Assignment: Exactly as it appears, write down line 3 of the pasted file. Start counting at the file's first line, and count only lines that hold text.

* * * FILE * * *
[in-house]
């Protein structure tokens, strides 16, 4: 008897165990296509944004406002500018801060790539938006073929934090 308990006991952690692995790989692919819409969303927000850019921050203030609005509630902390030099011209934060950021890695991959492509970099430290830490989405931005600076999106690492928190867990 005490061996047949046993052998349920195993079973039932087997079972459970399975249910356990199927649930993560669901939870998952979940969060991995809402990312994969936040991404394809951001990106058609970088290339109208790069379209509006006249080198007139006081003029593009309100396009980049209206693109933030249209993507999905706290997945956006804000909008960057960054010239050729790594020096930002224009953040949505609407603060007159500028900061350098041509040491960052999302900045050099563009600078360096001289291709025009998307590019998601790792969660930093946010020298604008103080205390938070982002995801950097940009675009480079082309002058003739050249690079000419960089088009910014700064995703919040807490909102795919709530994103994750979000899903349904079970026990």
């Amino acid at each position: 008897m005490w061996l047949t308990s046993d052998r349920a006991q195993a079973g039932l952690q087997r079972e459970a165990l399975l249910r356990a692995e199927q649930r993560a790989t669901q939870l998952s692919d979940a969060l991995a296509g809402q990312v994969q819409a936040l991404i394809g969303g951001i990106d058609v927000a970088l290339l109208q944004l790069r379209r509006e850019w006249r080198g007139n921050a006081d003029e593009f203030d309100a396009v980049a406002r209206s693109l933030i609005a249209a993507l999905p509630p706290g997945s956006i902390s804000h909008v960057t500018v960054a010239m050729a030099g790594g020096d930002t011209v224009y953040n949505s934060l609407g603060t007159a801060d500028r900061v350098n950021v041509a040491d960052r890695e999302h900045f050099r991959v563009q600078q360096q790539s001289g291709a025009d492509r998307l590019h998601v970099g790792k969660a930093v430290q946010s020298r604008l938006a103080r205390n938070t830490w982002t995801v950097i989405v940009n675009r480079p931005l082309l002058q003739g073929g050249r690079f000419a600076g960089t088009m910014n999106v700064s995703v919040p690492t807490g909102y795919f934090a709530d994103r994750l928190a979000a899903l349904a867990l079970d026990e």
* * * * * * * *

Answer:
């Amino acid at each position: 008897m005490w061996l047949t308990s046993d052998r349920a006991q195993a079973g039932l952690q087997r079972e459970a165990l399975l249910r356990a692995e199927q649930r993560a790989t669901q939870l998952s692919d979940a969060l991995a296509g809402q990312v994969q819409a936040l991404i394809g969303g951001i990106d058609v927000a970088l290339l109208q944004l790069r379209r509006e850019w006249r080198g007139n921050a006081d003029e593009f203030d309100a396009v980049a406002r209206s693109l933030i609005a249209a993507l999905p509630p706290g997945s956006i902390s804000h909008v960057t500018v960054a010239m050729a030099g790594g020096d930002t011209v224009y953040n949505s934060l609407g603060t007159a801060d500028r900061v350098n950021v041509a040491d960052r890695e999302h900045f050099r991959v563009q600078q360096q790539s001289g291709a025009d492509r998307l590019h998601v970099g790792k969660a930093v430290q946010s020298r604008l938006a103080r205390n938070t830490w982002t995801v950097i989405v940009n675009r480079p931005l082309l002058q003739g073929g050249r690079f000419a600076g960089t088009m910014n999106v700064s995703v919040p690492t807490g909102y795919f934090a709530d994103r994750l928190a979000a899903l349904a867990l079970d026990e």